Today it was revealed that Lenovo has been installing a piece of adware called "Superfish" which uses an SSL man in the middle attack to replace ads served to users and potentially engage in all kinds of other evil. Abuse of unaware users who run Microsoft Windows by computing vendors has a long history which includes many other notable episodes such as Sony proposing a lack of factory bloatware as a premium option to the entire existence of the venture known as "WildTangent."
Thanks to the combined efforts of Microsoft, Intel, and various other vendors it becomes increasingly difficult to buy a machine that can operate as a computer loyal to the person that at least nominal owns the device through the act of having purchased it. Between measures that allow casual in band updating of firmware on components with no business having such a capability, to measures which allow only vendor approved firmware to operate on the mainboard with absolutely no way for users to opt into using custom firmware at all, the alliance of Microsoft, Intel, and others to prevent users from controlling their computing machines marches on.
It is no secret, not after Snowden, that the default setting pushed to users is one of vulnerability by default. One that creates a world where further infections can come from simply searching for a recipe or taking a quick break to enjoy a bit of pornography. A world where the web browser, a program nominally serving a document presentation role, has been morphed into a complete runtime used by remote computers to feed executable code to "your" machine.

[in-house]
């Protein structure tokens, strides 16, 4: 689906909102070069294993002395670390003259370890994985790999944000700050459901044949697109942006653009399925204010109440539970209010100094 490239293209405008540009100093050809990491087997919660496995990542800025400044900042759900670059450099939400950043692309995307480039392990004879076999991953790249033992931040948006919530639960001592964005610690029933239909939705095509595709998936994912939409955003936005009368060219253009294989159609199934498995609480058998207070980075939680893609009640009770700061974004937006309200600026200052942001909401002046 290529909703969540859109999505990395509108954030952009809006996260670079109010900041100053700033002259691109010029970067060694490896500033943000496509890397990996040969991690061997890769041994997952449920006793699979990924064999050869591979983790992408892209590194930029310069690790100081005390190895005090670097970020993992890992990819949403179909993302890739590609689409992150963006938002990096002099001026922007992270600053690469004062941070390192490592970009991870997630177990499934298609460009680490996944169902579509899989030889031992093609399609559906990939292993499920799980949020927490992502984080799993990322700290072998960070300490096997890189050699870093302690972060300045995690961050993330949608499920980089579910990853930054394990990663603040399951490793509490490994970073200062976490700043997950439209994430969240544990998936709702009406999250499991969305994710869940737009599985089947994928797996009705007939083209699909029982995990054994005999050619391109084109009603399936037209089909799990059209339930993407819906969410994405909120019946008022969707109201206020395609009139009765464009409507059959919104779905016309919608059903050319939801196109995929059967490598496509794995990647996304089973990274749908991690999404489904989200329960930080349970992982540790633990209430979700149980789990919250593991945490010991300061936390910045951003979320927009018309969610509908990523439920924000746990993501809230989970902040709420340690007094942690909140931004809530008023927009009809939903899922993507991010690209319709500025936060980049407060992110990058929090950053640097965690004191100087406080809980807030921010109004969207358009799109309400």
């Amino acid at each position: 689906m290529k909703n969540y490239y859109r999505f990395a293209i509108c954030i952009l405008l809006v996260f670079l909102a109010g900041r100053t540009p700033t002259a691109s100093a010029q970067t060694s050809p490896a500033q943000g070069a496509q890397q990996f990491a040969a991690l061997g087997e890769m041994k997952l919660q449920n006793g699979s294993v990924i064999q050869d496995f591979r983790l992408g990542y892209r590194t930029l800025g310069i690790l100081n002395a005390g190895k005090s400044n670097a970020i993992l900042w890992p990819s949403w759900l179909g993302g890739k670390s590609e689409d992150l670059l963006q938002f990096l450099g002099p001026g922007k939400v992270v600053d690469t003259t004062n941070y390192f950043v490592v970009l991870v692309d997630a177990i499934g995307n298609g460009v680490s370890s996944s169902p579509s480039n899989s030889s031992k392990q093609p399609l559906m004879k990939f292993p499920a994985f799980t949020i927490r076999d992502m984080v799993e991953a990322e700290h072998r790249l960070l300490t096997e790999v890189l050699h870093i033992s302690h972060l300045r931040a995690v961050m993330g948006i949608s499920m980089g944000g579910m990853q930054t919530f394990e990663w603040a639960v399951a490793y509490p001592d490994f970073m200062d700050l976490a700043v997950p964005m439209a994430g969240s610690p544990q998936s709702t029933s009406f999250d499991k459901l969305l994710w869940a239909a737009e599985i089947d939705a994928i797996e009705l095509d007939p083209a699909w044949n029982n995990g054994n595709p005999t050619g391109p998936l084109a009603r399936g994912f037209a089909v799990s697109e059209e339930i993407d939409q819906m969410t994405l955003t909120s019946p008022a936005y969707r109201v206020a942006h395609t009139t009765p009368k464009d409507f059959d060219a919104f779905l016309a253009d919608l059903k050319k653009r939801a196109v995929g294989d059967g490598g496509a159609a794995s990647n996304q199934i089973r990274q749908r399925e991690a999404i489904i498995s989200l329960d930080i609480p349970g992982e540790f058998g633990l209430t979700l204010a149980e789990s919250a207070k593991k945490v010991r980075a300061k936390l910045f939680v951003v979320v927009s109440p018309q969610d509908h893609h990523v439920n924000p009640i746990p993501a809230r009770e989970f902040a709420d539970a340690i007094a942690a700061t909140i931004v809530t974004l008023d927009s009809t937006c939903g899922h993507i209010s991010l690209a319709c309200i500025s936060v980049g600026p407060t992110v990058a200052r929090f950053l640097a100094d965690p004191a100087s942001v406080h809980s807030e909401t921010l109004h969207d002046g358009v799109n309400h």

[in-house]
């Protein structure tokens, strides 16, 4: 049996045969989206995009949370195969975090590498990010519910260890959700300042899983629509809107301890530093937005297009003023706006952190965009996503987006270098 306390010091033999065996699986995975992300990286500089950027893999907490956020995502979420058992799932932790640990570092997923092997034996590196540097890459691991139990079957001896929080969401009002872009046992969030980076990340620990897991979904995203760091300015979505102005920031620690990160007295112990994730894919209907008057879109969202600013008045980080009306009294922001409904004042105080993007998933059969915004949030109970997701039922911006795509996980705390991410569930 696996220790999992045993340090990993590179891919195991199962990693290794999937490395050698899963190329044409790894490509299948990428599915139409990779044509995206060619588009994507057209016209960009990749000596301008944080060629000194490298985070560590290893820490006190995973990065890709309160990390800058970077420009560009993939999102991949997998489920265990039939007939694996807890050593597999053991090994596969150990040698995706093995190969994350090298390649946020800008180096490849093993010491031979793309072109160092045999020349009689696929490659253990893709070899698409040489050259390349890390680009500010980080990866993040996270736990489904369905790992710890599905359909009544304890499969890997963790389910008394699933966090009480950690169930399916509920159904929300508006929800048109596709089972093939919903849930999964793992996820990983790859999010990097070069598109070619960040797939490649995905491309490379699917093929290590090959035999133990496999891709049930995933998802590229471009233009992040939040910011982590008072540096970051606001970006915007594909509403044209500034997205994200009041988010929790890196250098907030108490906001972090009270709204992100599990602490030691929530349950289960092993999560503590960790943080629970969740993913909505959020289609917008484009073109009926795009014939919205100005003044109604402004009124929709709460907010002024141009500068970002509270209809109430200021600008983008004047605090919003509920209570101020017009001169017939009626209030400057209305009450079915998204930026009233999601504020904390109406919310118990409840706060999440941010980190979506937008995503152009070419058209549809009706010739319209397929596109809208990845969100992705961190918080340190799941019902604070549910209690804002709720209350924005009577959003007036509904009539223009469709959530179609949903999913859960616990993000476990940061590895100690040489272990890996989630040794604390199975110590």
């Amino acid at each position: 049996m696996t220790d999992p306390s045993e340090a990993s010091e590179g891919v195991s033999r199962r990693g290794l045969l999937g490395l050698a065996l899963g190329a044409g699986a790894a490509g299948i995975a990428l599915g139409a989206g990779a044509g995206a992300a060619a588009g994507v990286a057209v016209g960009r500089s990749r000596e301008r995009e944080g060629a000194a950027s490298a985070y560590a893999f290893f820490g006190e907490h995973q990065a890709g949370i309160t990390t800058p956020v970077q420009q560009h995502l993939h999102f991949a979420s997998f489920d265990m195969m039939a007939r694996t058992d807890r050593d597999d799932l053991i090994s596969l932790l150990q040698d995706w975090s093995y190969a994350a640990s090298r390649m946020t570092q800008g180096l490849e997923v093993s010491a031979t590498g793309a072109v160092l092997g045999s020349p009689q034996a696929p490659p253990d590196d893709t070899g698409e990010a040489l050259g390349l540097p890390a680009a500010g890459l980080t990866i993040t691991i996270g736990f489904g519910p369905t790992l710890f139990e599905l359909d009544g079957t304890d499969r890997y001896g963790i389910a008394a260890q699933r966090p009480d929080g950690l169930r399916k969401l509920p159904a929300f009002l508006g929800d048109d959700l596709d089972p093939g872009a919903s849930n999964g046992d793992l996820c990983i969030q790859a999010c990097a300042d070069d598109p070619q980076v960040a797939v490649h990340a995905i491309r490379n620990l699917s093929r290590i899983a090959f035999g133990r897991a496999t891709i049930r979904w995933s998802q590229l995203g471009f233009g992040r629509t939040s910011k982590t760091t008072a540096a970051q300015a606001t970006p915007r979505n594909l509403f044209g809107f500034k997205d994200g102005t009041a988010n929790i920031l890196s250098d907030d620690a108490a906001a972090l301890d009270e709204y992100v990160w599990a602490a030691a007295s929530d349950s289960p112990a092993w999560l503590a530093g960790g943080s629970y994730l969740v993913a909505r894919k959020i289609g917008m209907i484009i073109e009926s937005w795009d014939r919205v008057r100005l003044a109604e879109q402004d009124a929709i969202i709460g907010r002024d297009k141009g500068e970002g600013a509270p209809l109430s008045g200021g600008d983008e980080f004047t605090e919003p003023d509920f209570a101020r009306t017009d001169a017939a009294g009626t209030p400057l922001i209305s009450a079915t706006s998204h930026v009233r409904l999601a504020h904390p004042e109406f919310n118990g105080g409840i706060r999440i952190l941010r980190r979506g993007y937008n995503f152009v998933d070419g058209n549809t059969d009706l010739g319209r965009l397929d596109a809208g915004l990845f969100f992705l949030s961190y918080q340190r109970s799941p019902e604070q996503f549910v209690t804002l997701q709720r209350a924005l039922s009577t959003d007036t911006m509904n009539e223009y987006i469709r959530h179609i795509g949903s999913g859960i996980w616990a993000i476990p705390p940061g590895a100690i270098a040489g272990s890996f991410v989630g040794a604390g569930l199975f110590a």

A large portion of 1990's era speculative fiction supposed that a world like the one being cultured now would be imposed legislatively by fiat. Instead it is being engineered socially by normalizing defective behavior and by people who are nominally "contributing" to projects introducing defects and not infrequently breaking functionality demanded by actual users. This is not at all to imply that legislative measures aren't discussed, but to highlight that even without legislative action subterfuge is narrowing the window to acquire an actual computer.
The legislative defeats of the Stop Online Piracy Act and the Protect IP act does not mean the "Internet Blackout" has won against the forces which wish to deprive the world of actual computers. It simply delays them and forces them to spend more time normalizing defective expectations of how a computer acts. Following the present path, by the time the much threatened and awaited legislative hammer comes down, real computers will already have been unavailable new at any cost for quite some time.